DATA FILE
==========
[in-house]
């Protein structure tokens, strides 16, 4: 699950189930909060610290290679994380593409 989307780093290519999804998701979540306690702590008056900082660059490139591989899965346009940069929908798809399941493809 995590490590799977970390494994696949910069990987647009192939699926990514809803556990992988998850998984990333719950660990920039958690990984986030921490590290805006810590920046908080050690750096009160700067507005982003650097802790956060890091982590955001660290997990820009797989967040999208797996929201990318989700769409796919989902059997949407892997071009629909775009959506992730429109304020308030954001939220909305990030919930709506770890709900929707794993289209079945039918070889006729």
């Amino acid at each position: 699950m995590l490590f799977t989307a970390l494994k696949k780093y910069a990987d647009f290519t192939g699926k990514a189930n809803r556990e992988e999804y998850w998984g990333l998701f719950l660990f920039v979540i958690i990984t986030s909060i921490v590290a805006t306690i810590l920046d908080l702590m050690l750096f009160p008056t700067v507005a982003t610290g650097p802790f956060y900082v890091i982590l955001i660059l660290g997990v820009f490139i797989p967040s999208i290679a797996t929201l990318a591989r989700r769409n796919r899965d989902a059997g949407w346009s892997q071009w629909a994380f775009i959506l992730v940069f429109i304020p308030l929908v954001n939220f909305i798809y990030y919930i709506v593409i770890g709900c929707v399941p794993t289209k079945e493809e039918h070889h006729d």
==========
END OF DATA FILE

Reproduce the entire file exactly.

[in-house]
């Protein structure tokens, strides 16, 4: 699950189930909060610290290679994380593409 989307780093290519999804998701979540306690702590008056900082660059490139591989899965346009940069929908798809399941493809 995590490590799977970390494994696949910069990987647009192939699926990514809803556990992988998850998984990333719950660990920039958690990984986030921490590290805006810590920046908080050690750096009160700067507005982003650097802790956060890091982590955001660290997990820009797989967040999208797996929201990318989700769409796919989902059997949407892997071009629909775009959506992730429109304020308030954001939220909305990030919930709506770890709900929707794993289209079945039918070889006729």
């Amino acid at each position: 699950m995590l490590f799977t989307a970390l494994k696949k780093y910069a990987d647009f290519t192939g699926k990514a189930n809803r556990e992988e999804y998850w998984g990333l998701f719950l660990f920039v979540i958690i990984t986030s909060i921490v590290a805006t306690i810590l920046d908080l702590m050690l750096f009160p008056t700067v507005a982003t610290g650097p802790f956060y900082v890091i982590l955001i660059l660290g997990v820009f490139i797989p967040s999208i290679a797996t929201l990318a591989r989700r769409n796919r899965d989902a059997g949407w346009s892997q071009w629909a994380f775009i959506l992730v940069f429109i304020p308030l929908v954001n939220f909305i798809y990030y919930i709506v593409i770890g709900c929707v399941p794993t289209k079945e493809e039918h070889h006729d």